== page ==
Muscle ruptures in the form of hamstring avulsions have been reported more frequently in the younger population due to an immature epiphyseal growth plate found on the ischial tuberosity in older children and adolescents. Hamstring avulsions in adults with fully fused ischial tuberosities are contributed to be ruptures of the proximal hamstring tendon or complete avulsion fractures of the ischial tuberosity.
An immediate diagnosis following proper treatment methods for ischial tuberosity avulsions or tendon ruptures is essential at this point because several individuals whom were treated non-operatively for hamstring ruptures experienced residual loss of power. Further complications for hamstring avulsions include pain, weakness, cramping during locomotion and pain while sitting. As with the majority of tendon avulsions, treating the injury as soon as possible can present better outcomes than delaying treatment. According to research, receiving treatment within four weeks of injury resulted in better recovery outcomes as compared to those which received treatment after four weeks of injury.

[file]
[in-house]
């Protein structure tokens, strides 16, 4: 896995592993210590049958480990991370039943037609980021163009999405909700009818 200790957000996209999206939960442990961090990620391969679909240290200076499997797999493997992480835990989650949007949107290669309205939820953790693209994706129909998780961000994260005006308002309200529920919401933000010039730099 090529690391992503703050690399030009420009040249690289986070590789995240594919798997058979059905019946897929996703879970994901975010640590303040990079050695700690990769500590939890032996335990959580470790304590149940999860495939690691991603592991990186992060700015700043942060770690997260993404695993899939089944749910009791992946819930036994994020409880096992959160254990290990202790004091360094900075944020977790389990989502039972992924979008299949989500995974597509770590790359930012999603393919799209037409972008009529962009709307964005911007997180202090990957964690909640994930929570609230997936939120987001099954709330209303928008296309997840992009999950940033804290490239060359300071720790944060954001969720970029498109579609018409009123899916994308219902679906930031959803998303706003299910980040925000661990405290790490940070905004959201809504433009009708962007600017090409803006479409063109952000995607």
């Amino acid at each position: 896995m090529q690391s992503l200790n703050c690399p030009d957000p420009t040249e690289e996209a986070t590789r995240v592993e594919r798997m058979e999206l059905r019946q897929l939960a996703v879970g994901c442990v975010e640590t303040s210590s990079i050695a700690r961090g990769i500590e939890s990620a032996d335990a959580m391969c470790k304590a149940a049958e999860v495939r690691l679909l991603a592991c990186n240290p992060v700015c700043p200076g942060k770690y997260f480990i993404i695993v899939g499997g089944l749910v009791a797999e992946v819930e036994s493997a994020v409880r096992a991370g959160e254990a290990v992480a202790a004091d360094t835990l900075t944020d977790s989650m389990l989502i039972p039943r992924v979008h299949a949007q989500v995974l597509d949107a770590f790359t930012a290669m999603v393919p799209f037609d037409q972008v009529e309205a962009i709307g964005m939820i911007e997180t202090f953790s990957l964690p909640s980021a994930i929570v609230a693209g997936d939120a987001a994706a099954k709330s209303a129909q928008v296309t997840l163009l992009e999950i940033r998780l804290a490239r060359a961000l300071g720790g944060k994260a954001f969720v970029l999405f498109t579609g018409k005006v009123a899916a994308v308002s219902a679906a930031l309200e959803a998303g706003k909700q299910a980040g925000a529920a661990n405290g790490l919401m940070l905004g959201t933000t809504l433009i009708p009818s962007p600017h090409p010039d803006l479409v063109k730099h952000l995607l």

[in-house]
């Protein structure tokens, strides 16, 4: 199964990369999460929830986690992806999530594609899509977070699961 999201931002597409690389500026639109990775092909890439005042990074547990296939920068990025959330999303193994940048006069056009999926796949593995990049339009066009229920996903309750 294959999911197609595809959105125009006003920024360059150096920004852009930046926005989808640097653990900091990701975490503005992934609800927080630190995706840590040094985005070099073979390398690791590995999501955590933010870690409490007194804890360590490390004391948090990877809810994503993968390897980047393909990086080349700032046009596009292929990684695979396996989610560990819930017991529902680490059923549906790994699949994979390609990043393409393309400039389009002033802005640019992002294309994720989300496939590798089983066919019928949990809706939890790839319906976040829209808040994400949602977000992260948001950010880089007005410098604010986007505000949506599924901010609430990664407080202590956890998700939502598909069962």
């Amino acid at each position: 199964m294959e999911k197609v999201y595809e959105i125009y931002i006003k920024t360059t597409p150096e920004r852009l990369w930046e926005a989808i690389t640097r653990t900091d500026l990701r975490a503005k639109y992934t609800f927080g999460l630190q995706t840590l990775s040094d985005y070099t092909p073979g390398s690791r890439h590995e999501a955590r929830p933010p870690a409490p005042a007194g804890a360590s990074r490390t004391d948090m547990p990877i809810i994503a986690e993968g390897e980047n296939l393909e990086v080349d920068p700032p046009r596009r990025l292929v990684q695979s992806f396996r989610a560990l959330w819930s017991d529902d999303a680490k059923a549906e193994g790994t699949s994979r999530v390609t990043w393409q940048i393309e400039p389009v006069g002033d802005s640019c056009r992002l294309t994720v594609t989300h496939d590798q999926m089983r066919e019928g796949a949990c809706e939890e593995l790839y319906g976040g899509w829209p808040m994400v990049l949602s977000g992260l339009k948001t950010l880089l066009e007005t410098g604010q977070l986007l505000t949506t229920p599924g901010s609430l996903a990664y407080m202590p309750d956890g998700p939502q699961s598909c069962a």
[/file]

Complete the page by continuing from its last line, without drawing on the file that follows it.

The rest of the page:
Hamstring Anatomy and Biomechanics
The hamstring muscles consist of the biceps femoris, both the long head and the short head, the semitendinosus and the semimembranosus. All of these muscles, excluding the biceps short head, attach onto the ischial tuberosity. The short head biceps begin along the femur simultaneously with the linea aspera.
At the proximal origin, the long head of the biceps and the semitendinosus form a combine to create the tendon which attaches to the ischial tuberosity and the semimembranosus.
When an individual undergoes puberty, a secondary ossification center at the ischial tuberosity develops without fusing until the individual’s late teens or early twenties. Within the period of time between the fusion of the apophysis, an increased force traction may cause a hamstring avulsion along the apophysis as a result of a weakened connection between the bone and the muscle. After the bones begin to mature, injuries at the myotendinous junction become more common.
Hamstring injuries, such as hamstring tears, are significantly common among athletes and the risk of re-injury is also reasonably frequent if the necessary precautions aren’t followed. Complete ruptures of the muscle are considerably rare, including hamstring avulsions. Such type of sports injuries can be debilitating. For more information, please feel free to ask Dr. Jimenez or contact us at (915) 850-0900.